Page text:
The trouble with Chromebooks is that Google can't come up with a powerful ultrabook that costs $700 or $800 because people would think it's too expensive. Why not get an ultrabook that runs a full-fledged operating system and install Chrome?
To solve this issue, Google could try to change people's perception about Chrome OS and show that it's not just a browser. The latest Chrome OS releases made a lot of important changes: the browser can be minimized and resized, it's easier to open multiple windows, there's a desktop and a taskbar, you can change the wallpaper, there are cool applications like the media player, ScratchPad or Calculator that no longer open inside the browser. By including great applications that work offline (a dictionary, some games, a contact manager, a calendar app) and encouraging developers to build standalone apps that work outside the browser, Google could show that Chrome OS is more than just a browser.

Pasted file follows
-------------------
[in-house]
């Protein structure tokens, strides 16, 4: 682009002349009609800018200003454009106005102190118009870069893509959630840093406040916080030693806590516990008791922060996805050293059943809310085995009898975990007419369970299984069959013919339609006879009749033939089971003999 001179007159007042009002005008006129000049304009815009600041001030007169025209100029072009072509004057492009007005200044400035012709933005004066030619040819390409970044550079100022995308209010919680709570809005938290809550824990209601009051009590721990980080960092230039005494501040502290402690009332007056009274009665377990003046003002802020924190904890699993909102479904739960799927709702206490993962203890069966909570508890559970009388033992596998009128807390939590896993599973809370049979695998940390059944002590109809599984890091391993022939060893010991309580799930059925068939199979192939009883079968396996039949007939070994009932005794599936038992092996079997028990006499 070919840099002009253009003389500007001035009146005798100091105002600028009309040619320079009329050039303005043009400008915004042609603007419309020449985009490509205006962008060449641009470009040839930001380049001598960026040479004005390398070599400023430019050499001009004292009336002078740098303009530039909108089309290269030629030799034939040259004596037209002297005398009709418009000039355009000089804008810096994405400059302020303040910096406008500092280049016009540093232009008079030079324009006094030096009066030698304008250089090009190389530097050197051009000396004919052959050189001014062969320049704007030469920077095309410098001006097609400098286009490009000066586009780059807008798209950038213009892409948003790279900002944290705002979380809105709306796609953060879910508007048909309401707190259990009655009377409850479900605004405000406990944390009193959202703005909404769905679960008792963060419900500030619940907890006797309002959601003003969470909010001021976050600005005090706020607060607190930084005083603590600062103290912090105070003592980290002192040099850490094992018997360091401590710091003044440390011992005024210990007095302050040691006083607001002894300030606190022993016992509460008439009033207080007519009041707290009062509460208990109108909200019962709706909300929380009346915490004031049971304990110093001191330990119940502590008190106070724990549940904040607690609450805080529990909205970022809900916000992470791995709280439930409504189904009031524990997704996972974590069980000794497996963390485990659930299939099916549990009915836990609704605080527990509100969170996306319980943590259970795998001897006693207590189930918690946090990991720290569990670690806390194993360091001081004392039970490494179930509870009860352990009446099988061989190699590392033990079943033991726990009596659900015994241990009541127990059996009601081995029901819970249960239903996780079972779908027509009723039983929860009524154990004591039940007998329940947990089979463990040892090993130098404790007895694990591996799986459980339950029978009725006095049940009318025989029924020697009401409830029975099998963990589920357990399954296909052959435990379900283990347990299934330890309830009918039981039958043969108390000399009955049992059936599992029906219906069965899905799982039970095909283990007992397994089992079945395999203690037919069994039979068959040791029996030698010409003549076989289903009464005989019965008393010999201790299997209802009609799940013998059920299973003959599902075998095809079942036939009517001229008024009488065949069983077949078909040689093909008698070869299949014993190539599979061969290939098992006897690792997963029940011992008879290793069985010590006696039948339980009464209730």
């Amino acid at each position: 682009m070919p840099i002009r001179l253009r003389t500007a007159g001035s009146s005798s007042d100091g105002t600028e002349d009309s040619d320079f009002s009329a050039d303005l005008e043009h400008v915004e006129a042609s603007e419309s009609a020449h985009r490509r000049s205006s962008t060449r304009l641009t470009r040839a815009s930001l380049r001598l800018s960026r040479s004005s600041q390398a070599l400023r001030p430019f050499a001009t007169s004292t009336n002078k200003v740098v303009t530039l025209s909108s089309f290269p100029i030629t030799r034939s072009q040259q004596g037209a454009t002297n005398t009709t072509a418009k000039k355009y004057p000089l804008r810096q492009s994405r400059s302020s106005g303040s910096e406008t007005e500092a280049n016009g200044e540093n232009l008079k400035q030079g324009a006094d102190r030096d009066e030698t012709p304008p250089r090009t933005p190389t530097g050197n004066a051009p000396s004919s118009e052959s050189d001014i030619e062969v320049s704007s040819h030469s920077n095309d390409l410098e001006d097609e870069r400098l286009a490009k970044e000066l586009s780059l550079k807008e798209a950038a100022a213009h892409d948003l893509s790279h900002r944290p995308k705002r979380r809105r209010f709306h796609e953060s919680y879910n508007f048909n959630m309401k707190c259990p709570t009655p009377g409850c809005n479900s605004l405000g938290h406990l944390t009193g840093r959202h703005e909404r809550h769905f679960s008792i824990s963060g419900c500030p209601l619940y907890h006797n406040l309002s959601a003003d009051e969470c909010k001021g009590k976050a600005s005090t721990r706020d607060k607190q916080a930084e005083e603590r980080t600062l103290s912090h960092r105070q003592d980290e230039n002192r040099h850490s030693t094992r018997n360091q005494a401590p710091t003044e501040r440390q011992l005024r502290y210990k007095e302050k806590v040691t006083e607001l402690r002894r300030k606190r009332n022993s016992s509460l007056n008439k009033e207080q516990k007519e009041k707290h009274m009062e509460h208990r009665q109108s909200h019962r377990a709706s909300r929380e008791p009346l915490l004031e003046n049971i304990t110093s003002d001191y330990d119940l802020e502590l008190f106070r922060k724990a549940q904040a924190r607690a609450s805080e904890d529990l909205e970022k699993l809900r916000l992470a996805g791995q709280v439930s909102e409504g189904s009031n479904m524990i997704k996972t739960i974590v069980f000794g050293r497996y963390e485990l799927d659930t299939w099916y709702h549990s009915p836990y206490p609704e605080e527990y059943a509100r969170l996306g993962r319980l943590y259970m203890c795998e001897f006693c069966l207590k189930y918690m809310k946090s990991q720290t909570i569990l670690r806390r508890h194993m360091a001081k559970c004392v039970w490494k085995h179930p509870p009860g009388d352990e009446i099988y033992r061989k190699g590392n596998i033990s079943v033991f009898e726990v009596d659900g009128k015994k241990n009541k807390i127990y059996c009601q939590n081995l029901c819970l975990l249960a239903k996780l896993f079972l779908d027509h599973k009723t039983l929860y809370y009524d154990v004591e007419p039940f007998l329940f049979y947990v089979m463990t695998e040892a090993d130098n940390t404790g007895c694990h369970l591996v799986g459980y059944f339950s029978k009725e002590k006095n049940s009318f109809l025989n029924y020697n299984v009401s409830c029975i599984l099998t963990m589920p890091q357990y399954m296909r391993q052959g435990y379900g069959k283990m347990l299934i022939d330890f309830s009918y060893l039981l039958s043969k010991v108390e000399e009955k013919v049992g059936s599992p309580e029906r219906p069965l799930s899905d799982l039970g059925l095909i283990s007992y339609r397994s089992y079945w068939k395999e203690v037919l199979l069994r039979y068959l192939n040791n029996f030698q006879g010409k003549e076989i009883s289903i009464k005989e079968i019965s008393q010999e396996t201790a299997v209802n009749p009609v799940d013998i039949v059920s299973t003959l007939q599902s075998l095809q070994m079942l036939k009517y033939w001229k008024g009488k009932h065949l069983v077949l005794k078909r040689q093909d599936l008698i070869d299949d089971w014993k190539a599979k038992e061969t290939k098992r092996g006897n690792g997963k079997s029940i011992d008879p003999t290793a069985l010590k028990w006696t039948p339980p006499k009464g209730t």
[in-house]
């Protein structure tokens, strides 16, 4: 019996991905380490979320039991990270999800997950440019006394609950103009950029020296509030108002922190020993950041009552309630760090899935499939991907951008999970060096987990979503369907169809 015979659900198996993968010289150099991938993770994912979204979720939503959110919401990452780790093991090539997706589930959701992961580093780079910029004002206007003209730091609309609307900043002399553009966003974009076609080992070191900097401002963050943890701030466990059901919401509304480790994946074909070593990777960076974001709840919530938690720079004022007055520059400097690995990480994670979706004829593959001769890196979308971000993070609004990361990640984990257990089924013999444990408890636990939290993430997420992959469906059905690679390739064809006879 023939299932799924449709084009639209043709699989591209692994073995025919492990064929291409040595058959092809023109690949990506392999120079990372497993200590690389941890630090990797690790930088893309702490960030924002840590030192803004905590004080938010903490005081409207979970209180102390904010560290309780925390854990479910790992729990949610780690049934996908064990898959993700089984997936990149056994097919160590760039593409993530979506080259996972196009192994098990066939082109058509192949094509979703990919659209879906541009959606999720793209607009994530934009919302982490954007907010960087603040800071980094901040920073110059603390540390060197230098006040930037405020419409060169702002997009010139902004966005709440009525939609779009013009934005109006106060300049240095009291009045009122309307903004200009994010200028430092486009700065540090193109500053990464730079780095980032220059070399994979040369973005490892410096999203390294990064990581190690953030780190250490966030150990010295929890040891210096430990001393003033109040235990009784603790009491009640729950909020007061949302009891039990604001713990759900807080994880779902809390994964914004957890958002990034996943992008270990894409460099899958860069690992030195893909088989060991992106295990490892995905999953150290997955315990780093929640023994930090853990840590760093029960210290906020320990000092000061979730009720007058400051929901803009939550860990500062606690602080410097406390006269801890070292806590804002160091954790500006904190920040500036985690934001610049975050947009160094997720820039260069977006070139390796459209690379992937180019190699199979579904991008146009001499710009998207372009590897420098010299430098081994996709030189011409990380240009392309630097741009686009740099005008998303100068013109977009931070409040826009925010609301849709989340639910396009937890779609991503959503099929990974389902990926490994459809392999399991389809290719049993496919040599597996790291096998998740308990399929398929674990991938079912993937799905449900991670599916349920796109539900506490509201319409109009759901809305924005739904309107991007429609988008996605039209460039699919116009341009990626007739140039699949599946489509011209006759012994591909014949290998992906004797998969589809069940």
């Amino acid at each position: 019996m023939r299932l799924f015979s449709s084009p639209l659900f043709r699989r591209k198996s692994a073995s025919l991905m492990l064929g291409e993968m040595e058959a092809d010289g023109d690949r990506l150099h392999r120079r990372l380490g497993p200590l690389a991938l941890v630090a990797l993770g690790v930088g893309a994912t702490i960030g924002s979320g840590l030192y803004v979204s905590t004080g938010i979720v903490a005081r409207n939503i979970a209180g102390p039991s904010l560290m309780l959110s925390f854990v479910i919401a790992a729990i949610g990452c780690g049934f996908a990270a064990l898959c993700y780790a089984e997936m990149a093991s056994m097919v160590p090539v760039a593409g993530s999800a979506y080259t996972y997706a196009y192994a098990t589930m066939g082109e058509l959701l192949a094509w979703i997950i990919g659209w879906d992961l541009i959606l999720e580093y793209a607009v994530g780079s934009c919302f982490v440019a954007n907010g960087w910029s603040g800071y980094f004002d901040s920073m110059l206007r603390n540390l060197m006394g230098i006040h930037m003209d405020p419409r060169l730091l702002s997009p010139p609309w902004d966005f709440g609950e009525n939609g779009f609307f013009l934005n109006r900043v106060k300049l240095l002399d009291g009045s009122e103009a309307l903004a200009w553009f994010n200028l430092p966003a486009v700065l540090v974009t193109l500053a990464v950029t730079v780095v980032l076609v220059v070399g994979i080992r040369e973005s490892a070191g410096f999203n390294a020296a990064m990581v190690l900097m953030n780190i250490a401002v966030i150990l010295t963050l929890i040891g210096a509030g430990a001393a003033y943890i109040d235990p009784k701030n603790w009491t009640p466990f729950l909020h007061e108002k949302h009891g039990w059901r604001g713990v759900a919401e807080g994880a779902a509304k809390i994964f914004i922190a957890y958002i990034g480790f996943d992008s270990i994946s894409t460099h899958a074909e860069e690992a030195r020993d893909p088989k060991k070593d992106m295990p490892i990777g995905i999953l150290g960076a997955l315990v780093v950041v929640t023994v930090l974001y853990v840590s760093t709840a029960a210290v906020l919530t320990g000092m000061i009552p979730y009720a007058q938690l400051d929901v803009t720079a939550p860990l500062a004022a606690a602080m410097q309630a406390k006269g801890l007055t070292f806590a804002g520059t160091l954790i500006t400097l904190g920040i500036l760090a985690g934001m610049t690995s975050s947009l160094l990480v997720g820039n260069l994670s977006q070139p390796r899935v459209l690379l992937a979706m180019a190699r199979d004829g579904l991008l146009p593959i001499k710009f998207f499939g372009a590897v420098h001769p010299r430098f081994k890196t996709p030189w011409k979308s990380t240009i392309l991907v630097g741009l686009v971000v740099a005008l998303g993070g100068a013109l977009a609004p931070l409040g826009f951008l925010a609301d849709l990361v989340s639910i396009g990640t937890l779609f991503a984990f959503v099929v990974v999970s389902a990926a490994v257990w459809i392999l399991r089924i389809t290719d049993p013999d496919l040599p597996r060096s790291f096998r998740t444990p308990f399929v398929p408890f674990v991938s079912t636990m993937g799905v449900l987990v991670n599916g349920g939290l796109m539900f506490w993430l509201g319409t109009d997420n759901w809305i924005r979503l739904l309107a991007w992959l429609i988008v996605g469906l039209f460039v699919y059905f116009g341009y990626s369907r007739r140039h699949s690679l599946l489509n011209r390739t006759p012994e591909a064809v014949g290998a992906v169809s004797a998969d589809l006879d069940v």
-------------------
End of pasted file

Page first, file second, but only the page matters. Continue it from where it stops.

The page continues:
That's what Google did. After buying Quickoffice, Google ported the mobile app to Chrome using Native Client. Right now, it only opens Office file in read-only mode, but it will soon support editing files. It's not exactly Microsoft Office, but it's a pretty good office suite that works offline.
Google also works on a Google+ Photos app powered by Native Client that will let you import photos from your camera or phone and upload them to Google+. The most useful feature: automatic selection of the best shots.
Chrome OS already has many features that live outside of the browser and it will add even more. Powerful Native Client apps that also work offline will allow Chrome OS to compete with full-fledged operating systems like Windows and Mac OS. Chromebook Pixel is Google's way of telling the world to take Chrome OS seriously. Chrome OS is no longer an experiment and a Chromebook is no longer useful just as a second device, it could become your main device.